Skip to main content

7 Achievements and Recommendations from the Alliance of Community Health Plans

Analysis  |  By Laura Beerman  
   January 04, 2022

"We know nothing in healthcare will be successful if we do not have a way to pay for it—and if [it] does not serve everyone in a community." — Alliance of Community Health Plans

Community health plans are often the unsung heroes in their markets, demonstrating close relationships with local providers and a deep knowledge of community needs. Covid-19 has made these bonds even more important, and inspired innovations that meet immediate pandemic needs while driving longer-term solutions. Local payers are taking these same actions, summarized by the Alliance of Community Health Plans in its 2021 Report on Affordability and a recent blog on federal policy recommendations for 2022.

Here are the top seven achievements and recommendations from ACHP and its members, which represent approximately 25 community health plans offering diverse lines of business across the U.S.

1. Expanding telehealth.

Service areas have included mental health; physical, occupational, and speech therapy; and even medication management, including dialysis. Telehealth aligned naturally with these and other services, with the Centers for Medicare & Medicaid Services (CMS) aiding and extending reimbursement beyond the public health emergency (PHE). Along with many stakeholders, the ACHP is calling for CMS to continue broadening telehealth’s potential.  

2. Creating remote admission and monitoring infrastructures.

The pandemic and telehealth technology have advanced hospital-at-home and remote monitoring. In addition to large payers, 75% of community plans have created or expanded these programs with the ACHP reporting "significant savings for both consumers and the health system, plus improved consumer satisfaction."

3. Designing virtual-first health plans.

Three "provider-aligned" ACHP plans—Harvard Pilgrim Health Care, Kaiser Permanente, and Priority Health—introduced virtual-first offerings in 2021, mirroring national payers such as UnitedHealth Group, Cigna, and Aetna. ACHP plan premiums were up to 20% lower. Harvard Pilgrim and Priority partnered with Doctor on Demand while Kaiser was able to build on a strong, existing telehealth foundation.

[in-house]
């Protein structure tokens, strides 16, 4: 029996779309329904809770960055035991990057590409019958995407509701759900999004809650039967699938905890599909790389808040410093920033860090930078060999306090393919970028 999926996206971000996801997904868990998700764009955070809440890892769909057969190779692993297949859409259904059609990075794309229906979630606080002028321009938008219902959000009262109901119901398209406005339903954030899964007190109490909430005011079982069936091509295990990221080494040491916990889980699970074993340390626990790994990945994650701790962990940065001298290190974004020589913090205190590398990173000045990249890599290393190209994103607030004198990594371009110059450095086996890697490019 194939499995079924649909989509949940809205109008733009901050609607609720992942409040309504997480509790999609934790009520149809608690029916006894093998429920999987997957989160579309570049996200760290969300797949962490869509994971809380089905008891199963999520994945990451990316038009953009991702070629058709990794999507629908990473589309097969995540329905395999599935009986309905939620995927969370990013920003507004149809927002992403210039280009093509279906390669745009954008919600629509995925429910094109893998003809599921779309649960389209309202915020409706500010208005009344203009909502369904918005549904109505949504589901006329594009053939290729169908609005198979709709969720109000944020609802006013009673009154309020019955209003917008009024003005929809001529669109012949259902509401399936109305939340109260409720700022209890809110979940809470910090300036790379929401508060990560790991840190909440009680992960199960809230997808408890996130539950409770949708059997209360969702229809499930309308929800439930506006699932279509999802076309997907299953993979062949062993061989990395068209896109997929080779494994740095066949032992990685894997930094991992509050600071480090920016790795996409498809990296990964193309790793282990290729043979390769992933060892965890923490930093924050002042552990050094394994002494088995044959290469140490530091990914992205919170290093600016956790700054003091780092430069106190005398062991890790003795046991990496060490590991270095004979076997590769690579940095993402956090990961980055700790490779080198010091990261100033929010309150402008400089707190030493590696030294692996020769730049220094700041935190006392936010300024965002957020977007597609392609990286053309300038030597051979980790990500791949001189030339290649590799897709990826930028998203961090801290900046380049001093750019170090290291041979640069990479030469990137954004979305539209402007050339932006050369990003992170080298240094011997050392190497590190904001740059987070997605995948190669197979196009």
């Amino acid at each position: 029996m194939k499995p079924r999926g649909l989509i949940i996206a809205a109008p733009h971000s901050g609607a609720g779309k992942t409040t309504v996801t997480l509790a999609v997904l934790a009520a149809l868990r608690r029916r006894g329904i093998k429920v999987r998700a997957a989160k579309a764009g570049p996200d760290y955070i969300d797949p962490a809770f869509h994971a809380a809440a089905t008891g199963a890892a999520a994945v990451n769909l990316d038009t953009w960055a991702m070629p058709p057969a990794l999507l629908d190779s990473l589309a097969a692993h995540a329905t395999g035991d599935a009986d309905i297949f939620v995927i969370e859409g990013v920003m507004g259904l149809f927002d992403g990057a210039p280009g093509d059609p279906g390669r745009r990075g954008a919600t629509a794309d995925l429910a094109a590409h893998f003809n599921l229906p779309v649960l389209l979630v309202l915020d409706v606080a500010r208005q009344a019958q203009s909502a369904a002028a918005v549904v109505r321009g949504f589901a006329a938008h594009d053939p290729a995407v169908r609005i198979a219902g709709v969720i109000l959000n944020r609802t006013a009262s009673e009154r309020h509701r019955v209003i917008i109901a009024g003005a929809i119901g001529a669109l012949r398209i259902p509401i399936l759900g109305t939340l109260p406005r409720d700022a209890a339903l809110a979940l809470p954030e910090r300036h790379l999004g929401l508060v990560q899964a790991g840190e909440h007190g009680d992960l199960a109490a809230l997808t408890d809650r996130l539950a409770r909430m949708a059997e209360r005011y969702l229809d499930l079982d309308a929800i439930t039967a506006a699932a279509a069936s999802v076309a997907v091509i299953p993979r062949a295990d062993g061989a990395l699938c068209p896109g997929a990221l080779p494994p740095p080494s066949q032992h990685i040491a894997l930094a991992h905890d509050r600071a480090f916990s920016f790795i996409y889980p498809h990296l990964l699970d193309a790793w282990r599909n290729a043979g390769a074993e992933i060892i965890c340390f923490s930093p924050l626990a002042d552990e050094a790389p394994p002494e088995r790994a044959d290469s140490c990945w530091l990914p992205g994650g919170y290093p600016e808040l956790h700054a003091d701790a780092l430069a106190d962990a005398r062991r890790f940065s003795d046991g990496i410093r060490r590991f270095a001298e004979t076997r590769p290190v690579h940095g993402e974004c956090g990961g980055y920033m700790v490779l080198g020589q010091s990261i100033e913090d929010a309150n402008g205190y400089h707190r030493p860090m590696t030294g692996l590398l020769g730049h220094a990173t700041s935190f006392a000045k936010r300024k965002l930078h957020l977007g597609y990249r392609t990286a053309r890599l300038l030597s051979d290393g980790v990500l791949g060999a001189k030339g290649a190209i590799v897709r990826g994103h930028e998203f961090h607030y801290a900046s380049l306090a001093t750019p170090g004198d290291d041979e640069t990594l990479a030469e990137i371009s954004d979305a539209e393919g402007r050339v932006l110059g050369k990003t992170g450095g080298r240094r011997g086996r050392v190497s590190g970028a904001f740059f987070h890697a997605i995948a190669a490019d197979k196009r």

4. Calling for a better Medicare Advantage.

Among the ACHP’s policy recommendations is a strengthening of Medicare Advantage (MA) for the growing mass of older Americans aging and whose expectations differ. Specific suggestions include better ways to measure quality—a concern shared by the MA oversight agency, MedPAC—and to document patient status, particularly for data gathered from remote encounters.

5. Maintaining access.

There is a reason why states like Nevada are creating public options: between Medicaid and the marketplace, gaps in affordable coverage remain. There are still 12 states that have not expanded their Medicaid programs and an additional five did so in 2020 or later. There is also no guarantee that the federal government will make COVID-19-era subsidies permanent. The ACHP also notes a Medicaid redetermination process that remains complex for people whose eligibility shifts due to personal income changes.

6. Making health equity commitments permanent.

Here, the AHCP’s recommendations range from sustained funding and initiatives to standardized health data collection, two approaches for understanding just how uneven the playing field is and how to level it.

7. Controlling prescription drug costs.

While Build Back Better as a comprehensive package has likely fizzled, components with increasingly-hard-to-come-by bipartisan support could find new life as individual measures. This includes drug cost control measures ranging from federal negotiating power to faster generic approvals.

These achievements and recommendations reflect the ACHP’s broader 10-year Roadmap to Reform, which emphasizes collaboration, value, and community health.

Laura Beerman is a contributing writer for HealthLeaders.

Get the latest on healthcare leadership in your inbox.